# Why is this problem solved using 'stars and bars' theorem?

We have a set of $$n^2$$ integer and each number of them is in interval $$[1, n]$$.

Every number from $$1$$ to $$n$$ is frequent $$n$$ times.

For example, $$n = 3$$ and set is $$\{1, 1, 1, 2, 2, 2, 3, 3, 3\}$$.

We also have $$n$$ boxes

The question is how many ways we can choose $$n$$ numbers from the set and distribute them into the $$n$$ boxes with one number appearing in each box such that the number (from the set) in the $$i$$th box is $$\geq$$ the number in the $$(i-1)$$st box?

For example: ($$n = 3$$)

• correct situation: $$1, 1, 3$$
• not correct situation : $$1, 2, 1$$

The solution is $$C(n+n-1, n)$$, but I can't understand why. Why is that correct?

• Could you clarify "each box should have a number $\ge$ the number exists in the previous one"? (Does "number" refer to one of the $n^2$ numbers, or the number of elements that a box contains?) Your "correct" and "incorrect" examples are not very clear, since there are 9 numbers in 3 boxes, but you only give three numbers. Jun 21, 2021 at 17:08
• If I understand the problem correctly, you want to select $n$ numbers from the $n^2$ available numbers, placing one number in each box so that the numbers appear in nondecreasing order. Is that correct? Jun 21, 2021 at 17:10
• You can model the problem by having variables $x_1,y_2,...,y_n,s$, where $x_1$ represents the number in the first box, $y_{i}$ represents the difference between the number in the $i$-th box and the $(i-1)$-th box, for $i=2,...,n$ and $s$ the difference between $n$ and the number in the last box. Then $x_1>0, y_2\geq0,...,y_n\geq0, s\geq0$. We should have $x_1+y_2+...+y_n+s=n$. Now you can change variable $y_i=x_i-1$ for $i=2,3,...,n$ and $s=x_{n+1}-1$. Now $x_1,x_2,...,x_{n+1}>0$ and $x_1+...+x_{n+1}=2n$.
– plop
Jun 21, 2021 at 17:15
• @plop Nice, you should write this as an answer. Jun 21, 2021 at 17:34
• I have edited the question, sorry for weak description Jun 21, 2021 at 17:37

Since the numbers must be arranged in nondecreasing order and one number is placed in each of the $$n$$ boxes, a distribution of numbers selected from the multiset $$\{n \cdot 1, n \cdot 2, n \cdot 3, \ldots, n \cdot n\}$$ is completely determined by how many times each number appears. For instance, if $$n = 5$$ and $$2$$ appears twice and each number larger than $$2$$ appears once, the distribution must be $$2, 2, 3, 4, 5$$ since the numbers must be arranged in nondecreasing order.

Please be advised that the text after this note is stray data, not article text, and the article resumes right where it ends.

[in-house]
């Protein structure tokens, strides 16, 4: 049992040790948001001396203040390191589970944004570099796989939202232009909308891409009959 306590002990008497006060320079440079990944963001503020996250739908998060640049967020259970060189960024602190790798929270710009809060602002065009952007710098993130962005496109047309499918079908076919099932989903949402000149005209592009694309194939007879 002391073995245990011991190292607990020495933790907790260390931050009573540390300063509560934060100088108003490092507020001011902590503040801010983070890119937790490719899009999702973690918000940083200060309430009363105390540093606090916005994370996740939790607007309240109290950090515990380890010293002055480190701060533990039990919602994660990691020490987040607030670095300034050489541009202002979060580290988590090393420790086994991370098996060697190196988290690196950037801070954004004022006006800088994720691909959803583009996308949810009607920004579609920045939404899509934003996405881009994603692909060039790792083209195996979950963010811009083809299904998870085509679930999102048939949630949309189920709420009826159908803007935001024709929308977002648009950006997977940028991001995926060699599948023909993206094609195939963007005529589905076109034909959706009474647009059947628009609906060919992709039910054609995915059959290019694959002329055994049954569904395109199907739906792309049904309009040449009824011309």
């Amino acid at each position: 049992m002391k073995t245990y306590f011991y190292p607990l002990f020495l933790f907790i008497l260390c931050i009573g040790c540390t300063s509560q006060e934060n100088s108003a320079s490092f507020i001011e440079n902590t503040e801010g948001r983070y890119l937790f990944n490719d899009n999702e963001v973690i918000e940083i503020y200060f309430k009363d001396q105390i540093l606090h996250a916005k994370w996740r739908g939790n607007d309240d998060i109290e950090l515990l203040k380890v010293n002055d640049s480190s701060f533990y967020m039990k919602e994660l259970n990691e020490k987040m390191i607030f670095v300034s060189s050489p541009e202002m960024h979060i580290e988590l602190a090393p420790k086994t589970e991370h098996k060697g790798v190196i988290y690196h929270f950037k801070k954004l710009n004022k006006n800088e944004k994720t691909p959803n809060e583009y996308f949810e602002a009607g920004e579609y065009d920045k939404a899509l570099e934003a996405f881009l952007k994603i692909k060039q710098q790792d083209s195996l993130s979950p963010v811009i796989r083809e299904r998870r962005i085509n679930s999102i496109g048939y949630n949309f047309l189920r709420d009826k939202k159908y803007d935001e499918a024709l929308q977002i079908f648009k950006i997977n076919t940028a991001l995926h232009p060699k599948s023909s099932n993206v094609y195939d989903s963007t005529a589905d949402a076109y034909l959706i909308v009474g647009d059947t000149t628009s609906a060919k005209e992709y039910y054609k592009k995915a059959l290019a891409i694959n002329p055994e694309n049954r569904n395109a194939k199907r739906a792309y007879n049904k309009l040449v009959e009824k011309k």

Let $$x_i$$ be the number of times the integer $$i$$ is selected, where $$1 \leq i \leq n$$. Since a total of $$n$$ numbers are selected,
$$x_1 + x_2 + \cdots + x_n = n$$ which is an equation in the nonnegative integers.

A particular solution of the equation corresponds to the placement of $$n - 1$$ addition signs in a row of $$n$$ ones. For instance, if $$n = 5$$, $$+ 1 1 + 1 + 1 + 1$$ corresponds to the solution $$x_1 = 0$$, $$x_2 = 2$$, $$x_3 = x_4 = x_5 = 1$$ and the distribution $$2, 2, 3, 4, 5$$. The number of solutions is the number of ways we can select which $$n - 1$$ of the $$2n - 1$$ positions required for $$n$$ ones and $$n - 1$$ addition signs will be filled with addition signs, which is $$\binom{n + n - 1}{n - 1} = \binom{2n - 1}{n - 1}$$ or, equivalently, which $$n$$ of the $$2n - 1$$ positions required for $$n$$ ones and $$n - 1$$ addition signs will be filled with ones, which is $$\binom{n + n - 1}{n} = \binom{2n - 1}{n}$$

This is the number of sequences of $$n$$ integers $$(a_i)$$ with:

$$1\leq a_1\leq a_2\leq \cdots\leq a_n\leq n\tag1$$

The multi-set is irrelevant, any such $$(a_i)$$ can be made from the set. If there were more than $$n$$ boxes, it becomes harder, because some solutions to (1) would not be allowed.

Letting: $$b_1=a_1-1,$$ $$b_2=a_2-a_1,$$ $$\dots,$$ $$b_n=a_{n}-a_{n-1},$$ $$b_{n+1}=n-a_n.$$ Then the $$b_i\geq0,$$ and $$b_1+\cdots +b_{n+1} =n-1.\tag 2$$

Also, given any sequence of non-negative intefers $$b_i$$ satisfy $$(2),$$ we can get a sequence $$a_i$$ satisfying $$(1)$$ with: $$a_k=1+b_1+\cdots+b_k$$

So counting cases of (1) is the same as counting cases (2), and (2) is the problem stars and bars is meant for, and stars and bars gives:

$$\binom{(n-1)+(n+1)-1}{(n+1)-1}=\binom{2n-1}{n}$$

There is a more direct relationship between $$(1)$$ and the binomial.

If $$(a_i)$$ satisfies $$(1)$$ then let $$c_i=a_i+i-1.$$ Then $$1\leq c_1

This means $$C=\{c_1,\dots,c_n\}$$ is a subset of $$A=\{1,\dots,2n-1\}$$ of size $$n.$$ Also, given an subset $$C$$ of $$A$$ of size $$n$$ then we can sort $$C$$ to get $$c_1,\dots,c_n$$ Which satisfy (3).\$

You know that each section in the result box of length n will contain at most 3 representations from 1, 2, 3 and at minimum 0. Where stars and bars comes in is, you can set up 5 spaces: 2 where dividers go and 3 where “stars” go. The stars represent the number of times you draw from each distinct group (where the groups are 1, 2, 3). So if you have a divider in the first slot and second slots, you sample 3 times from the 3s. Likewise, if you have a divider in the 1st and 3rd slot, you sample 0 from the 1s, 1 from the 2s, and 2 from the 3s. This is equal to C(2n-1, n-1).
This is the basic intuition. The other answers are more rigorous